Fake TweetDeck update preys on Twitter users

Filed Under: Malware, Social networks, Spam, Twitter

TweetDeck upside-down icon
It was a Bank Holiday weekend here in the UK meaning that we had the pleasure of a longer break than normal, with Monday not being a normal working day.

But it appears that at least one bunch of criminals weren't resting on their laurels as they spread links pointing to what they claimed was an update to the popular Twitter client, TweetDeck.

  • Hurry up for tweetdeck update!
  • Update TweetDeck! Bank Holiday
  • Critical tweetdeck update Bank Holiday
  • Sorry for offtopic, but it is a critical TweetDeck update. It won't work tomorrow!

Tweet pointing to fake TweetDeck update

The tweets are being posted from hacked Twitter accounts, and do not link to a legitimate update for TweetDeck. Instead, unsuspecting users are putting themselves at risk of infection by a Trojan horse which Sophos detects as Troj/Agent-OOA.

TweetDeck has reminded its users that they should only download updates from its official website.

It's possible that the malicious hackers who spread the attack are taking advantage of Twitter ceasing support for basic authentication in their API today, meaning users have to be using a Twitter client which uses OAuth.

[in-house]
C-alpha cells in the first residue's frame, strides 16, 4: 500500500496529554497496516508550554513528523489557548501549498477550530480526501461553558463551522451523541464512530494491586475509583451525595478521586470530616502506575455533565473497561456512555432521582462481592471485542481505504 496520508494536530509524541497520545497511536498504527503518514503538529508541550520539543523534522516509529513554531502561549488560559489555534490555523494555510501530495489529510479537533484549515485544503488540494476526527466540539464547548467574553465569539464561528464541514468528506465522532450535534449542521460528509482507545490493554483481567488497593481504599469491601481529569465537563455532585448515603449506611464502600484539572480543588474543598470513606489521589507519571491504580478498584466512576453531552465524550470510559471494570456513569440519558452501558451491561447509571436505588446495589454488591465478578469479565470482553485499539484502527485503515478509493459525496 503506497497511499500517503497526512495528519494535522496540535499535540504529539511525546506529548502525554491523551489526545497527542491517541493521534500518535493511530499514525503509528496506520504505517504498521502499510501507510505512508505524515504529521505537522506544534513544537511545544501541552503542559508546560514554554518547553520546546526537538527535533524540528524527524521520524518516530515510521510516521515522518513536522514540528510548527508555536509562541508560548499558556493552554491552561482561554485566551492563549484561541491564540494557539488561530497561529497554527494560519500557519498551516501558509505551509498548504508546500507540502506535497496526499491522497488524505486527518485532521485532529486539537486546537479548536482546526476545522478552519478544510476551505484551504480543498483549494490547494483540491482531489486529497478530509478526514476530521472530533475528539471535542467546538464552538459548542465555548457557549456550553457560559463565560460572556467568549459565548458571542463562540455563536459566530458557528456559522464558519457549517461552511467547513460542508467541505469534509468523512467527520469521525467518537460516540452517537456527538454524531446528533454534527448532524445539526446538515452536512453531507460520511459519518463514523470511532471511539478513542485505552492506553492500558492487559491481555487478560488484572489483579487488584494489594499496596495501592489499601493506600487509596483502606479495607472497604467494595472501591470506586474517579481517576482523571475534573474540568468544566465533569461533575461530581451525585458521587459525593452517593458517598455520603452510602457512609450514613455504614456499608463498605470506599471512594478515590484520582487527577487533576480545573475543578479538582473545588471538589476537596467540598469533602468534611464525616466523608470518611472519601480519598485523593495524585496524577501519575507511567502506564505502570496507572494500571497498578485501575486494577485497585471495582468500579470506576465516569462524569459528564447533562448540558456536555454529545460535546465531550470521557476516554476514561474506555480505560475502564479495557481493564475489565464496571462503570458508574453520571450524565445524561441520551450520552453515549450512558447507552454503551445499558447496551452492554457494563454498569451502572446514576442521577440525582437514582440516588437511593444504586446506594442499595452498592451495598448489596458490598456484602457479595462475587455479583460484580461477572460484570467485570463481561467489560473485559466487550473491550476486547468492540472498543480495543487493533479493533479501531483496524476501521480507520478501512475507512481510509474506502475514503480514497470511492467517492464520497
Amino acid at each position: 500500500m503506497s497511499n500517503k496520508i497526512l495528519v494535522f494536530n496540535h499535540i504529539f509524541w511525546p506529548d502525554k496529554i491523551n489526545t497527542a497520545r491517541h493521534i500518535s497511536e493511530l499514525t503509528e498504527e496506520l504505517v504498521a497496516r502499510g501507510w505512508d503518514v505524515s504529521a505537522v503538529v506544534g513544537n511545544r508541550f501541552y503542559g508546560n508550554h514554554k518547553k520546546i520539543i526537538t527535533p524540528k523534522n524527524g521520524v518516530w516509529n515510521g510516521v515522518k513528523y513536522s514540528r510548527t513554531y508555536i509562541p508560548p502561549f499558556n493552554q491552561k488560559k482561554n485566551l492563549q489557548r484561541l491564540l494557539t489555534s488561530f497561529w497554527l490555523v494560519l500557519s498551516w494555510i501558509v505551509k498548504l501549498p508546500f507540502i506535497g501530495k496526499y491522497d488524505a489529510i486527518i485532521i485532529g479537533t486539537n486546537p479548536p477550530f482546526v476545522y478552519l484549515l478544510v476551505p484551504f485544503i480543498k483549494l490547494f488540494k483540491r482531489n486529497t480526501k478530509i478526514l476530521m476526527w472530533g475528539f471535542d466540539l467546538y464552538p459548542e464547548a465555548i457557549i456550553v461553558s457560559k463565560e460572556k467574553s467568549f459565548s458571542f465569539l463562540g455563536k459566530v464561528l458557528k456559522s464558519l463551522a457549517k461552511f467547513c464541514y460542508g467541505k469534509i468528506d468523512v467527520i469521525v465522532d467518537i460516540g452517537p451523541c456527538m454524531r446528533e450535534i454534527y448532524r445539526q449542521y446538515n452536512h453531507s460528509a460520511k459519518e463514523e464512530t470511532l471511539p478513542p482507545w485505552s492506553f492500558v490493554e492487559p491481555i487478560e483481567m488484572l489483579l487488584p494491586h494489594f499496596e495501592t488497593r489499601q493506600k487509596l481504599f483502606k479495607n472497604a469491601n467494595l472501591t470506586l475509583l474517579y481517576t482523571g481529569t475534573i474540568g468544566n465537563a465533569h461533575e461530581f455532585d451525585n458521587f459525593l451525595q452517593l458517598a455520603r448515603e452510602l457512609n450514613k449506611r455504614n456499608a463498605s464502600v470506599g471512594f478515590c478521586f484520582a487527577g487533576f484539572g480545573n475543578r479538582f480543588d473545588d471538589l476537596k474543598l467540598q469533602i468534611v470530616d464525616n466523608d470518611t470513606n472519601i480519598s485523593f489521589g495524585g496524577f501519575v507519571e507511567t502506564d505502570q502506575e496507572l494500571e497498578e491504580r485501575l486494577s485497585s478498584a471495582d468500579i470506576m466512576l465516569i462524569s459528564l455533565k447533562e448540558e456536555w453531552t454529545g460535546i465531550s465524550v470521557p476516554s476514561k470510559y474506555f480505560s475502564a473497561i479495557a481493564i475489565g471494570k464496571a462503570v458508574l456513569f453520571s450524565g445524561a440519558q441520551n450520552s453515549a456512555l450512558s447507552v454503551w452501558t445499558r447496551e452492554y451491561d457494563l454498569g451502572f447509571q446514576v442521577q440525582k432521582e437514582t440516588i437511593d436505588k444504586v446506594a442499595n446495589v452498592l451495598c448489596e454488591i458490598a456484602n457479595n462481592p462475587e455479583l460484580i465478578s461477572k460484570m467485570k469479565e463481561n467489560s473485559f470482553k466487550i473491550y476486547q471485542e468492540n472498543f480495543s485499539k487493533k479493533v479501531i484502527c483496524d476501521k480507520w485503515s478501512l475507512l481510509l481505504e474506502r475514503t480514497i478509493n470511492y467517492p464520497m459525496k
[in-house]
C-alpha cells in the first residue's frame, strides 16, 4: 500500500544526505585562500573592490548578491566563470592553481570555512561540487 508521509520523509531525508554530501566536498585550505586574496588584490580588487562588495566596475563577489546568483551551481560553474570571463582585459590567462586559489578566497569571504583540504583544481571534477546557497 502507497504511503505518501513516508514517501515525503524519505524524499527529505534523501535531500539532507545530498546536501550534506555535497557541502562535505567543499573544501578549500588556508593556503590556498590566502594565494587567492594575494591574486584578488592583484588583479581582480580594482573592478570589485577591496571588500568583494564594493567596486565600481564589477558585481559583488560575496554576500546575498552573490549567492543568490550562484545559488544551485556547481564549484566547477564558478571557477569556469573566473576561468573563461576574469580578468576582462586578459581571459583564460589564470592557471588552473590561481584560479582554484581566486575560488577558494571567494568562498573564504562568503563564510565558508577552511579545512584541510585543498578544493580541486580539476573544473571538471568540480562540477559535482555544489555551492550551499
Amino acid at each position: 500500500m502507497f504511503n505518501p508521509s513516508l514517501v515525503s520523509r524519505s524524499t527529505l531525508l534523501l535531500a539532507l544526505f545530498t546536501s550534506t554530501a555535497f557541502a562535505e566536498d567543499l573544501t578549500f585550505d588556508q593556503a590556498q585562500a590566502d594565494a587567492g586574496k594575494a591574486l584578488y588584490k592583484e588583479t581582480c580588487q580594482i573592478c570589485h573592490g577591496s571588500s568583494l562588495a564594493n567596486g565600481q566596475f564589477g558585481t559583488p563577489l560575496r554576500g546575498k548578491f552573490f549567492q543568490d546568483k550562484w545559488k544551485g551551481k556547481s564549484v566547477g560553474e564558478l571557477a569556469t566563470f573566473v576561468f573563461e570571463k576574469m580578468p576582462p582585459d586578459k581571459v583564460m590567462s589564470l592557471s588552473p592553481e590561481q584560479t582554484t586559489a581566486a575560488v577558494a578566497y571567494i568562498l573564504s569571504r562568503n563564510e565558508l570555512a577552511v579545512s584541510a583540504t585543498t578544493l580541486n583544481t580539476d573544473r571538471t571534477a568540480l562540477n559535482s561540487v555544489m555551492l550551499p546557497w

Regarding this particular attack, Twitter says it is resetting the passwords of accounts that it has seen distributing the dangerous link.

It's curious seeing the mention of the Bank Holiday in the malicious tweets. I wonder how many people outside the UK were aware it was a public holiday here yesterday? TweetDeck itself is a British company, and mention of the Bank Holiday might lead one to suspect that the bad guys behind this attack are also based in the UK.

This isn't the first time that the folks at TweetDeck have found themselves in the gunsights of the bad guys. Earlier this month they warned that a fake TweetDeck app had been uploaded to the Android Market.

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About the author

Graham Cluley runs his own award-winning computer security blog, and is a veteran of the anti-virus industry having worked for a number of security companies since the early 1990s. Now an independent security analyst, he regularly makes media appearances and gives computer security presentations. Send Graham an email, subscribe to his updates on Facebook, follow him on Twitter and App.net, and circle him on Google Plus for regular updates.